Logistics costs: Consider transportation cost. Today, SpaceX has crushed the orbital transport market with a price of around $2000/kg. Compare this to the worldwide network of intermodal containers, which can transport anything in 20T units almost anywhere on Earth for about $0.05/kg. Even if all of Elon Musk’s wildest Starship dreams come true, transport costs will dominate the total capex of any space-based solar system, by many orders of magnitude. A factor of 10x improvement in resource does not make up for transport costs which are more than 10,000x higher. If logistics costs are more than 0.1% of current solar farm costs (they’re more like 20%), then increased transport costs completely negate the improved solar resource. It’s not even close.

One further aspect of logistics bears closer examination. In our baseline case, we considered an array of panels strung up on posts, compared to a mesh of wire strung up on posts. It turns out that (as of 2019) a substantial fraction of the overall cost of a solar PV station is the mounting hardware, which is also required by the microwave receiver. So if the mounting hardware costs 20% of the overall deployment cost for terrestrial solar, that places a strong upper bound on total system cost allowable for space-based. In other words, does anyone seriously believe that the microwave receiving antenna could cost 20% of the overall system capex, the other 80% to be used to launch thousands of tonnes of high performance gear into space? Put another way, the most cost-effective way to get a GW of power out of a microwave receiving antenna is obviously to tear down the wire mesh and sling up a bunch of solar panels, which can be ordered with a lead time of weeks from any of dozens of suppliers worldwide with widely available financing.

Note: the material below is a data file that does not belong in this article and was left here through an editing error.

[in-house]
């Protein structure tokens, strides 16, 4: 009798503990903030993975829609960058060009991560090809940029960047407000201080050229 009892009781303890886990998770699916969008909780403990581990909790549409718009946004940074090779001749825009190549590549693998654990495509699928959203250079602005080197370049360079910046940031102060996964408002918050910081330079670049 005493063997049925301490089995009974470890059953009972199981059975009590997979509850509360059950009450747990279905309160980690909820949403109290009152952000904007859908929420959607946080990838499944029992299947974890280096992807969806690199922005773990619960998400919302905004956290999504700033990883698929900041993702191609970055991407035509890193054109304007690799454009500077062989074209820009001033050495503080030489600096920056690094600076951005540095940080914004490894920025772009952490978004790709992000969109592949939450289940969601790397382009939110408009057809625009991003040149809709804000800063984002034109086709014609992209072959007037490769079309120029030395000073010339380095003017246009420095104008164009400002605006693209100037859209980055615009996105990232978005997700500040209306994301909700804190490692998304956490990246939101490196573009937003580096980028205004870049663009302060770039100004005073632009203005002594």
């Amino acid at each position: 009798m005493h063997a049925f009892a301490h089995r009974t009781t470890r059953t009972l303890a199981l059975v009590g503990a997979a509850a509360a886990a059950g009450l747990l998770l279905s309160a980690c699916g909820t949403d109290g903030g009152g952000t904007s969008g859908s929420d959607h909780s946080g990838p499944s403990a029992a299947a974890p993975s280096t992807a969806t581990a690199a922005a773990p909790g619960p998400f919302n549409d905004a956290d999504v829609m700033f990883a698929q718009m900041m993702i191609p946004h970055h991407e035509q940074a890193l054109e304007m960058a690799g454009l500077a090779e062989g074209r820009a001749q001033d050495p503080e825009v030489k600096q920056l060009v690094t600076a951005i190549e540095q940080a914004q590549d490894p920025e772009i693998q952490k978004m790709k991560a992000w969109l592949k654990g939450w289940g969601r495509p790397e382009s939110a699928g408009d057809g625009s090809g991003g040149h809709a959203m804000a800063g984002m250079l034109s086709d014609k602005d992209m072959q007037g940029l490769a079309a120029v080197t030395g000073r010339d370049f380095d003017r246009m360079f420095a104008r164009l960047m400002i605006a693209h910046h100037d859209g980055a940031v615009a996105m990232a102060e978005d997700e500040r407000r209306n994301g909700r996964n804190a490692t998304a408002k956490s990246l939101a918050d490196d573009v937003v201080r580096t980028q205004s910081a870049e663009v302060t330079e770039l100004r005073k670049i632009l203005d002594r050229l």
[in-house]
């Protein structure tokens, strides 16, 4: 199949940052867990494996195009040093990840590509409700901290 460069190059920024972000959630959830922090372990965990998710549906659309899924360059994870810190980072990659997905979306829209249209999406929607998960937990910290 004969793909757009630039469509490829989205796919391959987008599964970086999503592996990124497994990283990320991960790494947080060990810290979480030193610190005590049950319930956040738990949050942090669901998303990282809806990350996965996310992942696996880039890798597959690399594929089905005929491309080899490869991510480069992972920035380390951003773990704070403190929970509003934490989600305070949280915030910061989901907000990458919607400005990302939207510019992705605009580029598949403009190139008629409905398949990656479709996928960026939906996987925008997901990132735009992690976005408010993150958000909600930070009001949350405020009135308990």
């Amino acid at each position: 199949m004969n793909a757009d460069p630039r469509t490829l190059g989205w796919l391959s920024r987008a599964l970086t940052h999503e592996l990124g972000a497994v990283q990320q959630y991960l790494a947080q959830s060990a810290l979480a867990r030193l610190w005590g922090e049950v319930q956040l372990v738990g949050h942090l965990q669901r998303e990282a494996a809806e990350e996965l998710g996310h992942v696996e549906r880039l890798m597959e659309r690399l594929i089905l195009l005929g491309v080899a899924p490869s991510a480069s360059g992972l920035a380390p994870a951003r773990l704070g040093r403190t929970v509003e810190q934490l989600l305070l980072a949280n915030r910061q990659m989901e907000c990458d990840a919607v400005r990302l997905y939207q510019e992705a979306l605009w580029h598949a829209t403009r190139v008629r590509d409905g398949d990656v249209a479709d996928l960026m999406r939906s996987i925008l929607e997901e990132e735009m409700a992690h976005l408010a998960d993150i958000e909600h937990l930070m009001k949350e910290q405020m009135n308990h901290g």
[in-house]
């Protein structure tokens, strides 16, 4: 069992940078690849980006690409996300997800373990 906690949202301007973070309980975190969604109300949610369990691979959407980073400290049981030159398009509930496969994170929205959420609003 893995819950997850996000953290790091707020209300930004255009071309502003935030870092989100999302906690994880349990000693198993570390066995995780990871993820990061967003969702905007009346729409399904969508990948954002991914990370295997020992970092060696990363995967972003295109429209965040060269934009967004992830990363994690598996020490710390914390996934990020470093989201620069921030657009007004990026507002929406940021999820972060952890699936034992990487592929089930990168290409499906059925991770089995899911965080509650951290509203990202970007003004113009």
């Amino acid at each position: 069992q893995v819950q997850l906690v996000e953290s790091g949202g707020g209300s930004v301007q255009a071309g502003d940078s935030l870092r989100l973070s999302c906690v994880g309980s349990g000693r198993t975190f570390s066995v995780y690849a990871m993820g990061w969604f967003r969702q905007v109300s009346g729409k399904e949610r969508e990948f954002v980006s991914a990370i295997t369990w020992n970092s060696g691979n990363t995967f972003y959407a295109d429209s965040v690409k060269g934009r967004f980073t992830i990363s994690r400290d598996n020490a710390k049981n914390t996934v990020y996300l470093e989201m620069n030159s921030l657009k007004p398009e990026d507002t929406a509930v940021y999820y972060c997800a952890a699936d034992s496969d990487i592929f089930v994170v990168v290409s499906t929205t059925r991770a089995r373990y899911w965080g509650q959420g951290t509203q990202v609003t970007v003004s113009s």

Finally, the space technology penalty. On Earth, we are living in an extremely exciting time for energy. Hundreds of major companies are competing on development cycles measuring only months to provide solar panels in an industry that’s growing at 20% a year. As a result, costs have fallen by 10% a year, and in the last few years, solar and batteries have neared, equaled, then utterly crushed all other forms of electricity generation. Initially, this process occurred on remote islands with high fuel import costs. Then the sunnier parts of the US. The rampage continues northwards at about 200 miles a year. The industry can sustain 30% deployment growth rate worldwide for another decade at least, before saturation occurs.

Today, I can pick up the phone and any of dozens of contractors in the LA market can fill hundreds of acres with panels, each built to survive 30 years under the harsh sun and sized perfectly for deployment using the latest tech, which is men in orange vests with forklifts.